A Tribute to William Krisel (1924 – 2017)

William Krisel

We lost a cultural icon last month. William Krisel passed away on June 5th 2017 at the age of 92. He is survived by his wife, daughter, and six grandchildren. His creative genius helped define and expand the concept of California modernism. Krisel helped define Californian style at a time when we needed it the most.

But first, a little history lesson. At the turn of the 20th century, the entire world was undergoing a seismic shift – industrialism, war, famine, depression, and outright nihilism had ravaged civilization on a global scale. The old ways of thinking weren’t simply failing – they were being violently overthrown. Modernism, though it had its roots in the late 19th century, was really taking hold as a predominant mindset – it represented a questioning of the old values. People wanted a return to stability and needed to sow the seeds of actual growth.

Cut to Palm Springs, post-WWII. How did a sleepy refuge for the Hollywood elite become the epicenter of a new movement and the heart of a cultural diaspora, in the desert of all places? Formerly untenable spaces, made available by modern technology (air conditioning), ensured that desert life would no longer be limited to the gilded or the rough-shod. It was something that anyone could enjoy and soon became a tourist mecca. But as those tourists wanted to take roots, William Krisel helped make that dream a reality.

Coming from a very unique beginning, William Krisel was born to American parents in Shanghai. His father was a distributor for United Artists and was the inspiration for Young William to explore his creative aspiration. He studied architecture at USC, where he met his future business partner, Dan Palmer. Soon after graduation, the two of them founded Palmer & Krisel Architects and frequently collaborated with Alexander Construction Company.

A fan of asymmetrical forms, Kreisel turned an obscure design trend – the butterfly roof – into an architectural zeitgeist. Like the name implies, the shape itself resembles a pair or butterfly wings; two sides of the roof extended, meeting in a downward slope in the middle resulting in an oblong construction. Far more from simply an aesthetic choice, butterfly roofs allow for water to run off at two points in the middle of the roof and also reduces wind resistance. also, it allows for the creation of larger windows allowing for more natural light to be used. But they also illustrated a sense of whimsy.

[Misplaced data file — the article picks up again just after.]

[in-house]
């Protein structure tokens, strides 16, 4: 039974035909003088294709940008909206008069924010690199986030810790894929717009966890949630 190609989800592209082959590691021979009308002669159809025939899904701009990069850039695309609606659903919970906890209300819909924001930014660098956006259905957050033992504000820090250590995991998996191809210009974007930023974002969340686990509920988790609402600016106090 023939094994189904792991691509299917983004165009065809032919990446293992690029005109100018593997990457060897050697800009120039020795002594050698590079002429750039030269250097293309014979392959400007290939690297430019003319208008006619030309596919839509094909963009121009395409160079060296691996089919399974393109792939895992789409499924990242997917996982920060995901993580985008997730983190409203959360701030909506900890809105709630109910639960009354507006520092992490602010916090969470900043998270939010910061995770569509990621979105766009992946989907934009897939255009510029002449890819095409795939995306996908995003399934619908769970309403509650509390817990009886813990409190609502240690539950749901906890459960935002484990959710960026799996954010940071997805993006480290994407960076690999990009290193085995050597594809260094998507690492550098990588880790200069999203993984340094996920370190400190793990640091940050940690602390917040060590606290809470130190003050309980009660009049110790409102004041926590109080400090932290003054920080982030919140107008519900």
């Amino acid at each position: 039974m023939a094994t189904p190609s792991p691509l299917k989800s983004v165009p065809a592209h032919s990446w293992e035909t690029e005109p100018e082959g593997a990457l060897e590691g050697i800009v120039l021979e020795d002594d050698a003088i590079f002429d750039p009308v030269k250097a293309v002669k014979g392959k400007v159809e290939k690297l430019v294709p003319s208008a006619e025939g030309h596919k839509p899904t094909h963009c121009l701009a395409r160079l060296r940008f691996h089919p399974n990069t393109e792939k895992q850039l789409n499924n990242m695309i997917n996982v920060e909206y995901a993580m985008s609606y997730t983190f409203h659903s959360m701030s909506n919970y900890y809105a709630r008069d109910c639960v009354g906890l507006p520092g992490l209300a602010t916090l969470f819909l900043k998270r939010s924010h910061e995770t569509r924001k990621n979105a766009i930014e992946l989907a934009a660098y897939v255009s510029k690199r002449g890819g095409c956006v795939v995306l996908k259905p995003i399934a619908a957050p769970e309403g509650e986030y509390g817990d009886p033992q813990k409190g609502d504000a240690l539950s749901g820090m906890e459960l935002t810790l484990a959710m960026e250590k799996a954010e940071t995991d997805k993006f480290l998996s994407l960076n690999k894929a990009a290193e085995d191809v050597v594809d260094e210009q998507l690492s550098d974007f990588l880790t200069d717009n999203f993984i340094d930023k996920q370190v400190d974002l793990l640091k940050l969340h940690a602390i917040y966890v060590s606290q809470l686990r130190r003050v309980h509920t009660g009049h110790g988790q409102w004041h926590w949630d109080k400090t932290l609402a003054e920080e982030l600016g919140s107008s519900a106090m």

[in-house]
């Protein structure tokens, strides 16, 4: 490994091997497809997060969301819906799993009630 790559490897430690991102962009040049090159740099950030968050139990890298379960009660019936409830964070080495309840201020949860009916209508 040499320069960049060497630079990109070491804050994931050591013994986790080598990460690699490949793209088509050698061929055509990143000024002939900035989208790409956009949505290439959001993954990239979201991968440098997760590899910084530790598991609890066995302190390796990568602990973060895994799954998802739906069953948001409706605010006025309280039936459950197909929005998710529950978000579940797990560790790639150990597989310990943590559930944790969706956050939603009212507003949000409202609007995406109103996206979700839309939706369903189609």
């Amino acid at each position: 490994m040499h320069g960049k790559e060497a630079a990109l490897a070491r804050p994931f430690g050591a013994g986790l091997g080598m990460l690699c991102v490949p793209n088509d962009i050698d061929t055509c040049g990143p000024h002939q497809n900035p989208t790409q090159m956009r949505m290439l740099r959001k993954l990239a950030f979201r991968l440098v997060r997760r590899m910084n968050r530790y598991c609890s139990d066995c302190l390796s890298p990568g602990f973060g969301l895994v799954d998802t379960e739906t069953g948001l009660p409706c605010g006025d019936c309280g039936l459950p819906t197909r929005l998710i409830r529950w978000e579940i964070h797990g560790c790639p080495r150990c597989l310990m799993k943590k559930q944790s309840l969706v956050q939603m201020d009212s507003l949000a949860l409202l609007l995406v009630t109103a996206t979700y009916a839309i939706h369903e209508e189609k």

But what was most impressive about it all was that it worked. And what volume! Throughout the Desert, butterfly roofs became ubiquitous (and are still today). Throughout the 1950’s and 60’s, Palmer & Krisel designed and built over 30,000 homes in Southern California. What was unique was that Krisel designed a way to produce homes with similar floor plans that could express their own individuality on the outside. This concept made it easy to mass produce track homes and satisfy the overwhelming surge of demand, while at the same time allowed for a sense of individuality and style that contrasted with ranch-style houses that were also coming into vogue at the time.

Although Modernist artists like Picasso, Dali and Warhol may be more ‘household names’, it was Krisel who should be known for designing the Modernist household itself. His fecundity and inimitable style became synonymous with California design – proving that it was not only possible to survive, but to thrive…and with style.

In 2016, during one of his final interviews with NPR, he said: “I’ve achieved what I set out to do: create housing for the masses that they could afford and that would change their way of living and make life more enjoyable.”

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